Why does it hurt so much?
You’re more than separating from a person; you’re separating from a host of things in a break-up, including activities you once shared, your ex’s family and friends, a sense of interdependency that was created in the relationship, your ex’s qualities that complemented your own and sometimes even shared friends.

How long does it take for these feelings to go away?
You’ve probably heard of the five stages of grief. Everyone goes through these stages when experiencing a significant loss of any kind, although the stages don’t necessarily follow the same order for everyone. The stages are:

  • Denial --            “This isn't happening to me!”
  • Anger --            “Why is this happening to me?”
  • Bargaining --     “I promise I'll be a better person if...”
  • Depression --    “I don't care anymore.”
  • Acceptance --    I'm ready for whatever comes.”

Each person works through these issues in their own way, therefore the time to heal is different for everyone. Some research shows that it takes half the duration of the relationship to get over the feelings of inadequacy, loss and low self-esteem. This probably even truer for women, whose main coping style is one of rumination -- in other words, to dwell on issues and feelings and replay them over and over in one’s mind. Men, on the other hand, prefer to use distraction to cope with conflict.

How long should I wait to talk to my ex?
Usually it’s not a good idea to maintain contact with your ex, if at all, until both of you have had enough time to heal.  Speaking too soon after the break-up may cause mixed emotions and mixed signals. This can lead to the illusion of reconciliation, which means getting back together again only to break-up later. This scenario merely causes more pain down the road and a longer process to heal.  Once enough time has passed and both parties are comfortable speaking again (although this may not ever be the case) you can attempt to maintain a friendship if you wish, but be careful not to play on the other persons emotions or let them play with yours.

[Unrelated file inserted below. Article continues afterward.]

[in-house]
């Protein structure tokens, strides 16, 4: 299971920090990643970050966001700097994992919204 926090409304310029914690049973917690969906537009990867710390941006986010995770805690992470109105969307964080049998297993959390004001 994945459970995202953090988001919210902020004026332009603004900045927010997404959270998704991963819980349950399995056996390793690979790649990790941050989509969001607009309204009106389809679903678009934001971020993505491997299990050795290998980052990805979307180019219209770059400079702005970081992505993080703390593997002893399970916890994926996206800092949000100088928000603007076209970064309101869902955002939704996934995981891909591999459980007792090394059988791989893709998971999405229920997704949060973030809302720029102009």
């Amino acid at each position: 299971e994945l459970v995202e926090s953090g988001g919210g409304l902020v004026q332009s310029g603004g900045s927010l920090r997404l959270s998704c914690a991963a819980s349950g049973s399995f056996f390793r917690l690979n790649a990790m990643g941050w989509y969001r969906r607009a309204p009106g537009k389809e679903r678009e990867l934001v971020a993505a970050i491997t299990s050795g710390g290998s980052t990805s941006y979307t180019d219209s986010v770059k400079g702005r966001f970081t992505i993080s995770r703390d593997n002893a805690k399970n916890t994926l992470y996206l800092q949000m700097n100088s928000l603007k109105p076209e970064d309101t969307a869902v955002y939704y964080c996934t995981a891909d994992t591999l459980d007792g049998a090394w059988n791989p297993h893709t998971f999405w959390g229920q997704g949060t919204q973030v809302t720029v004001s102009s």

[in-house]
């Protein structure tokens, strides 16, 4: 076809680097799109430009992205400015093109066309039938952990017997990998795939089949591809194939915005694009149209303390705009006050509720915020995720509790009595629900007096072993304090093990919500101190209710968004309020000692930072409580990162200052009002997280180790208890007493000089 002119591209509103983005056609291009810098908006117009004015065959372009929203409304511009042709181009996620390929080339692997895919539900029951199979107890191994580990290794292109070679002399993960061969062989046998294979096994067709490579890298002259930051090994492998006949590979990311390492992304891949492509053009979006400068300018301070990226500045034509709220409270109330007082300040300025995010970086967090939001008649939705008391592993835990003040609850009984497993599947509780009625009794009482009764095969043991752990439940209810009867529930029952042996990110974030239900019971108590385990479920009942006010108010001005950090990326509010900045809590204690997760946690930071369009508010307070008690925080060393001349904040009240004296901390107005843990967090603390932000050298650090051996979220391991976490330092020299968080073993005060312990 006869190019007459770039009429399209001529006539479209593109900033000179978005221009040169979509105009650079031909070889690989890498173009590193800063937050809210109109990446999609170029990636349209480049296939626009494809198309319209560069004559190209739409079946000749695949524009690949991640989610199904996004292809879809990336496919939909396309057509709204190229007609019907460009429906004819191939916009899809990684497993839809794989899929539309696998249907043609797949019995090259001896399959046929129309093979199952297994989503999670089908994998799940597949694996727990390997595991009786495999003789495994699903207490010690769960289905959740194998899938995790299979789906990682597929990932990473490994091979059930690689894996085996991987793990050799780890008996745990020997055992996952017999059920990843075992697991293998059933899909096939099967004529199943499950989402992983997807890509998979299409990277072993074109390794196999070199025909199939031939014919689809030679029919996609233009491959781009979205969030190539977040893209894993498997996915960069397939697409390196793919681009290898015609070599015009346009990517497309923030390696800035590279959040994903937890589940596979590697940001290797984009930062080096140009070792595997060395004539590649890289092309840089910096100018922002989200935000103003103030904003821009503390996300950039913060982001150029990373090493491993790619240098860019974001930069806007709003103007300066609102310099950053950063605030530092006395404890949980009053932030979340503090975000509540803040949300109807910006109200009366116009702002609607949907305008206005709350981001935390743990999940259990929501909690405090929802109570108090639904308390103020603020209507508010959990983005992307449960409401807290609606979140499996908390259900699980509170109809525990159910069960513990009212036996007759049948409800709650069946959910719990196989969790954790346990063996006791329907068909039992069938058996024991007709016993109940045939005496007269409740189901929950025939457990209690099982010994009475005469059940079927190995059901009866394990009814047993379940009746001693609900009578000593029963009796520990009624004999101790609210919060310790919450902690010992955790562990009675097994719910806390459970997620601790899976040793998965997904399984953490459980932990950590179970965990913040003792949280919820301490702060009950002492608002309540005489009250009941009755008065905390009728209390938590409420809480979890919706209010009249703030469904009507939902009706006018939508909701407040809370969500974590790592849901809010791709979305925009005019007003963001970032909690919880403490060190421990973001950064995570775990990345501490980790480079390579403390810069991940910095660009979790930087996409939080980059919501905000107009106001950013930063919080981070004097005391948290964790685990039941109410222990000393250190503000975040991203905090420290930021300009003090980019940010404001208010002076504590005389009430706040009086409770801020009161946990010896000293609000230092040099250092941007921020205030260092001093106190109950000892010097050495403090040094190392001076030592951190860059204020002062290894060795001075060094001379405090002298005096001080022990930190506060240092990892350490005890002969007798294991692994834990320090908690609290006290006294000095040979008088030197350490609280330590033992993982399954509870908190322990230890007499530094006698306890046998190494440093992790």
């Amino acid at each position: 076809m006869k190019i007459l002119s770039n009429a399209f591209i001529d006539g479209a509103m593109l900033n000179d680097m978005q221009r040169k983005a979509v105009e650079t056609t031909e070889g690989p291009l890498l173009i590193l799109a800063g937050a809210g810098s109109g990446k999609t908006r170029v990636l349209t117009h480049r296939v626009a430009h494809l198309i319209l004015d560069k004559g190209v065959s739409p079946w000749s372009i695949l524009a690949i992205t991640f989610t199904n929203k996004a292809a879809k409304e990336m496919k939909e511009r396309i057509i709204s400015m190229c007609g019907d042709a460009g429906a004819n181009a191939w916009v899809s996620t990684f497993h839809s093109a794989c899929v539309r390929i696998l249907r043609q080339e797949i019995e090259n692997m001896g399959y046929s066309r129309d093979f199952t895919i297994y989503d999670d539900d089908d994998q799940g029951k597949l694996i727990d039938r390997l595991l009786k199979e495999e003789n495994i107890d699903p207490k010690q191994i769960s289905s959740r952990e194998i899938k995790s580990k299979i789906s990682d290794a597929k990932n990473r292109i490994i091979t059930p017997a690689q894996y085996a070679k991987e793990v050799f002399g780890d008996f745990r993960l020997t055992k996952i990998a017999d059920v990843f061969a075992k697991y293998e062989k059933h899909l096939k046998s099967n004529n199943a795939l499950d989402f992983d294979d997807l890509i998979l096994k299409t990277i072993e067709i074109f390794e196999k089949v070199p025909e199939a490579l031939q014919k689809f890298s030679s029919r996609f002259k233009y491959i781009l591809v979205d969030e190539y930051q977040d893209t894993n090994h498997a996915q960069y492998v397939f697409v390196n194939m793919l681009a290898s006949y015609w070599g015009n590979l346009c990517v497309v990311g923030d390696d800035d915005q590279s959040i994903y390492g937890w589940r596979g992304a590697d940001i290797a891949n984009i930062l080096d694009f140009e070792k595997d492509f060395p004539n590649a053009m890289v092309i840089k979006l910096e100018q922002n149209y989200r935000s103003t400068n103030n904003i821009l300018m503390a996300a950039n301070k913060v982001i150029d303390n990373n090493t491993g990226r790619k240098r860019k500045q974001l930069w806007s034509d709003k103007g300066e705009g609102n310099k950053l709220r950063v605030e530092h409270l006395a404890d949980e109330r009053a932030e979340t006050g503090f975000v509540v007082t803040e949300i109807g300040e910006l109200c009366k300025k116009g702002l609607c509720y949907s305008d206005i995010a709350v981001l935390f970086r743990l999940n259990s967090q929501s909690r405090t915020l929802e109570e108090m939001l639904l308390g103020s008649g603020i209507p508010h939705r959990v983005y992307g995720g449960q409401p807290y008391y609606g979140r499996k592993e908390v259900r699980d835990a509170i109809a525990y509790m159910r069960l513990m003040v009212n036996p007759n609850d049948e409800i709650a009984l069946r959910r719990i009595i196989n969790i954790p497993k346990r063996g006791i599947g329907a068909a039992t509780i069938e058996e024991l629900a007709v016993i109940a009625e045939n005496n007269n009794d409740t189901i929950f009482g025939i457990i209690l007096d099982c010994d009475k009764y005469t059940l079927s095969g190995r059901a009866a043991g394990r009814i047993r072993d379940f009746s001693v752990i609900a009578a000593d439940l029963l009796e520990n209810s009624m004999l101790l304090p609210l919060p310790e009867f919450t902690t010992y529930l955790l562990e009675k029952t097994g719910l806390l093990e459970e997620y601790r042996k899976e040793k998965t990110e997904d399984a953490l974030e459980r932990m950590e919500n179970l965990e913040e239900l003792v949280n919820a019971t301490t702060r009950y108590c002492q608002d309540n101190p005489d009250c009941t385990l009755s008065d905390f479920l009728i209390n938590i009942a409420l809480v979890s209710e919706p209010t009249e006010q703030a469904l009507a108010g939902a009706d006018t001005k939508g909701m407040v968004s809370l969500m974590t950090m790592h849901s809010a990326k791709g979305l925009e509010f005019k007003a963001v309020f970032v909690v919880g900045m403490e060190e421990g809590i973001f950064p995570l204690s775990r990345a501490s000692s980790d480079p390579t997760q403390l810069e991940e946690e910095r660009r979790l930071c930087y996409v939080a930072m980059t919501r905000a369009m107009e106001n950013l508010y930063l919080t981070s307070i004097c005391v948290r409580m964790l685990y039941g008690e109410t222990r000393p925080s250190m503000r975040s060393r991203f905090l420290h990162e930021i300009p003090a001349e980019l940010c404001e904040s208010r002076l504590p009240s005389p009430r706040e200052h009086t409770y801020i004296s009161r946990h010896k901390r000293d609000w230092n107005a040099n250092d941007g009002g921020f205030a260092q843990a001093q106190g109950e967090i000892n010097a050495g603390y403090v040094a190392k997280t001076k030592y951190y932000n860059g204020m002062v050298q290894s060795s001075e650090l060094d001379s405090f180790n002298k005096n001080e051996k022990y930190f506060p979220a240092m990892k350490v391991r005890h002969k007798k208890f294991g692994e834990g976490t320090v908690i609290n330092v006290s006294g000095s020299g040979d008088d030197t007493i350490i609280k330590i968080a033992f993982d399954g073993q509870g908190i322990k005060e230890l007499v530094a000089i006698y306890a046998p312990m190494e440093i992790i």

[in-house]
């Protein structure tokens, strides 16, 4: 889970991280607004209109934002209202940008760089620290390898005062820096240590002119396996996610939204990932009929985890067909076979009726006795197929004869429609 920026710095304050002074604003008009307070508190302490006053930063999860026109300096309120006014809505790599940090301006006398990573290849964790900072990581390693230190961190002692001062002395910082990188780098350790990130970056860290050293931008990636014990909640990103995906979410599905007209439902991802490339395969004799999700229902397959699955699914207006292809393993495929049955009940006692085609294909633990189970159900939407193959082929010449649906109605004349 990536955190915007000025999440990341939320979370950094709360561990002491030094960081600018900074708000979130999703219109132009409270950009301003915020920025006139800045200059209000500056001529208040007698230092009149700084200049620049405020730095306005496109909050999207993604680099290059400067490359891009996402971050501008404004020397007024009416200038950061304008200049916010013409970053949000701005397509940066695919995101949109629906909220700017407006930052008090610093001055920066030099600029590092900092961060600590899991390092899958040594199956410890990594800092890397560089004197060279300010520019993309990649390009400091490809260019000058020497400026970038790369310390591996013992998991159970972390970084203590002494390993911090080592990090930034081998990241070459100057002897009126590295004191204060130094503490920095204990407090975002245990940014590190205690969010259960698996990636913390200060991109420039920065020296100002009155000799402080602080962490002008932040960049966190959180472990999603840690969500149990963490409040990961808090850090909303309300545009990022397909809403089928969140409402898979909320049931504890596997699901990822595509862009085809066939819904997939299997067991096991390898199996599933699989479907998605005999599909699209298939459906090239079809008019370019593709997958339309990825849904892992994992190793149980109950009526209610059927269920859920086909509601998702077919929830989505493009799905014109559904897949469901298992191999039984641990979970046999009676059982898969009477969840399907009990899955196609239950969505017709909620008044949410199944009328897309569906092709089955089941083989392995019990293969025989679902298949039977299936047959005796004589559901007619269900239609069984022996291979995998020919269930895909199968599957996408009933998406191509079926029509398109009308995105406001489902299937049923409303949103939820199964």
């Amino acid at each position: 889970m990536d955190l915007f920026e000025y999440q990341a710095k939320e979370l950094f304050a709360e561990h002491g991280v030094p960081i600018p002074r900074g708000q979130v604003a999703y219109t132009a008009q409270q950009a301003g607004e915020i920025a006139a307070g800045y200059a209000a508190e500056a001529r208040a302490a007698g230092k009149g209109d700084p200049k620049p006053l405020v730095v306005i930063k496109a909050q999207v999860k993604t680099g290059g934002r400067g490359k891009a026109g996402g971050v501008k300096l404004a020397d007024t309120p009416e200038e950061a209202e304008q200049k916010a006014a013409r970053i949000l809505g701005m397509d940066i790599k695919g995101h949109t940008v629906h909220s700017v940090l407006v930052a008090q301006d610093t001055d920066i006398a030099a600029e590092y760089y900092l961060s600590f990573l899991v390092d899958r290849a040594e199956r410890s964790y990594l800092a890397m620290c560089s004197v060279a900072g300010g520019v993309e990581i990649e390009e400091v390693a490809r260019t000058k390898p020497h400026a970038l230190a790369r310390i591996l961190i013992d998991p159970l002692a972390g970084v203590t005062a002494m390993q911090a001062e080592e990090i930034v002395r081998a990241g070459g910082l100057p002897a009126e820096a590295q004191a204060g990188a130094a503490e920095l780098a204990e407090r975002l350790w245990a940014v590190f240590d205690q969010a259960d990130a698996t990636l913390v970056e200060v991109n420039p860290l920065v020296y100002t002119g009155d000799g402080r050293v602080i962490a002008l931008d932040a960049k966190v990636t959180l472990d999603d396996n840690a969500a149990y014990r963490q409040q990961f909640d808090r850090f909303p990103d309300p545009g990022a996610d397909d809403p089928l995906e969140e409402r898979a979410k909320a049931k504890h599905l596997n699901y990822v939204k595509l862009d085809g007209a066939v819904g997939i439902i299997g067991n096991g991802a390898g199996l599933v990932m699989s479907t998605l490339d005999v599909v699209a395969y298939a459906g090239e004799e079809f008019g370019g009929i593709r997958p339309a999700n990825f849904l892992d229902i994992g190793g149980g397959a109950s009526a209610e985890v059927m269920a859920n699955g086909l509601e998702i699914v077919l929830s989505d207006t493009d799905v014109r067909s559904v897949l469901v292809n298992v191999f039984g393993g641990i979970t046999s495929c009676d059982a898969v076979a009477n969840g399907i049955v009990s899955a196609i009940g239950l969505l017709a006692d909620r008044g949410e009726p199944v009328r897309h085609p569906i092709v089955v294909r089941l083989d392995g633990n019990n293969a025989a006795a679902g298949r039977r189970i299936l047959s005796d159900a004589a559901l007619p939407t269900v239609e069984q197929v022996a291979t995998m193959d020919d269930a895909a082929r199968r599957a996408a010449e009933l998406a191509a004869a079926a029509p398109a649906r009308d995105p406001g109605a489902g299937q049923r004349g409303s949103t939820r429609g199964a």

Ladies, one great way to avoid dwelling on the relationship is to ensure that other things are happening in your life. Don't give in to the tendency to stay home alone thinking and brooding over the lost relationship. Get out of your home or apartment and go somewhere even if you have to make up a destination, such as the library, shopping, community center, school or even volunteer work. Finally, don't avoid your friends. Although you may feel like being alone most of the time, it really isn't good for you. If you're worried about being "bad company" just remember that most friends are less critical of you than you are of yourself. Finally, be patient and allow your feelings to run their course.


 

Dr. James Houran's "Office Hours with Dr. Jim" column is published every Monday.